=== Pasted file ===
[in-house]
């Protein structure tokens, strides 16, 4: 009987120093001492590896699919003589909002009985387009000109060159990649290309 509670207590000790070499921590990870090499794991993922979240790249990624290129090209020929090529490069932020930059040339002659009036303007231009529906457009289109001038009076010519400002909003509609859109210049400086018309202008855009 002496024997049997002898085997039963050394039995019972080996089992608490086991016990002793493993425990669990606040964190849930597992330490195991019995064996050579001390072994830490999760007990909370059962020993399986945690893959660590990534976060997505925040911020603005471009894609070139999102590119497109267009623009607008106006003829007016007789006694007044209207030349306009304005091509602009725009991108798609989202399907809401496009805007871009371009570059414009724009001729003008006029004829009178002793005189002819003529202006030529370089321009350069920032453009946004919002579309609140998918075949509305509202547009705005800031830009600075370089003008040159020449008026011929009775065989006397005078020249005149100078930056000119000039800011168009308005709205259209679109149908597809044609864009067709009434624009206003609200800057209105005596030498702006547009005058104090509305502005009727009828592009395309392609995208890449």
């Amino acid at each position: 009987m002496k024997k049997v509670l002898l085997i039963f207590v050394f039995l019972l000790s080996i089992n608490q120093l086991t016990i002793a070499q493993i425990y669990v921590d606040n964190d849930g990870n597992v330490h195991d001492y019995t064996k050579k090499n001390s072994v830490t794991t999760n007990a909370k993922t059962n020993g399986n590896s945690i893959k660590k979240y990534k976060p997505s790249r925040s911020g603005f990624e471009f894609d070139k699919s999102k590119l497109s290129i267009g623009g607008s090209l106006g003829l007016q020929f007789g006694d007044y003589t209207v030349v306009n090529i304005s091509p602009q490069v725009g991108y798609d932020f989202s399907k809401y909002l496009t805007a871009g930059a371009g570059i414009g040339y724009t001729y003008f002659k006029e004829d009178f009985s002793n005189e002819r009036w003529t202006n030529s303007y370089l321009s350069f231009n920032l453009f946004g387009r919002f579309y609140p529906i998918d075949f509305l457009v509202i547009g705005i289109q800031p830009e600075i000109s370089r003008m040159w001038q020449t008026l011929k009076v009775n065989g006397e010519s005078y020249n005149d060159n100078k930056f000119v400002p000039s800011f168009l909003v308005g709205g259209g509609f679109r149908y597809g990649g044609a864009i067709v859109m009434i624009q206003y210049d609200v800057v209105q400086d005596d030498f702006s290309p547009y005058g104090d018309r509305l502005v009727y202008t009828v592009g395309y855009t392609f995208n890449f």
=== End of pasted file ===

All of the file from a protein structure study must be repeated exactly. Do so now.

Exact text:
[in-house]
């Protein structure tokens, strides 16, 4: 009987120093001492590896699919003589909002009985387009000109060159990649290309 509670207590000790070499921590990870090499794991993922979240790249990624290129090209020929090529490069932020930059040339002659009036303007231009529906457009289109001038009076010519400002909003509609859109210049400086018309202008855009 002496024997049997002898085997039963050394039995019972080996089992608490086991016990002793493993425990669990606040964190849930597992330490195991019995064996050579001390072994830490999760007990909370059962020993399986945690893959660590990534976060997505925040911020603005471009894609070139999102590119497109267009623009607008106006003829007016007789006694007044209207030349306009304005091509602009725009991108798609989202399907809401496009805007871009371009570059414009724009001729003008006029004829009178002793005189002819003529202006030529370089321009350069920032453009946004919002579309609140998918075949509305509202547009705005800031830009600075370089003008040159020449008026011929009775065989006397005078020249005149100078930056000119000039800011168009308005709205259209679109149908597809044609864009067709009434624009206003609200800057209105005596030498702006547009005058104090509305502005009727009828592009395309392609995208890449």
């Amino acid at each position: 009987m002496k024997k049997v509670l002898l085997i039963f207590v050394f039995l019972l000790s080996i089992n608490q120093l086991t016990i002793a070499q493993i425990y669990v921590d606040n964190d849930g990870n597992v330490h195991d001492y019995t064996k050579k090499n001390s072994v830490t794991t999760n007990a909370k993922t059962n020993g399986n590896s945690i893959k660590k979240y990534k976060p997505s790249r925040s911020g603005f990624e471009f894609d070139k699919s999102k590119l497109s290129i267009g623009g607008s090209l106006g003829l007016q020929f007789g006694d007044y003589t209207v030349v306009n090529i304005s091509p602009q490069v725009g991108y798609d932020f989202s399907k809401y909002l496009t805007a871009g930059a371009g570059i414009g040339y724009t001729y003008f002659k006029e004829d009178f009985s002793n005189e002819r009036w003529t202006n030529s303007y370089l321009s350069f231009n920032l453009f946004g387009r919002f579309y609140p529906i998918d075949f509305l457009v509202i547009g705005i289109q800031p830009e600075i000109s370089r003008m040159w001038q020449t008026l011929k009076v009775n065989g006397e010519s005078y020249n005149d060159n100078k930056f000119v400002p000039s800011f168009l909003v308005g709205g259209g509609f679109r149908y597809g990649g044609a864009i067709v859109m009434i624009q206003y210049d609200v800057v209105q400086d005596d030498f702006s290309p547009y005058g104090d018309r509305l502005v009727y202008t009828v592009g395309y855009t392609f995208n890449f």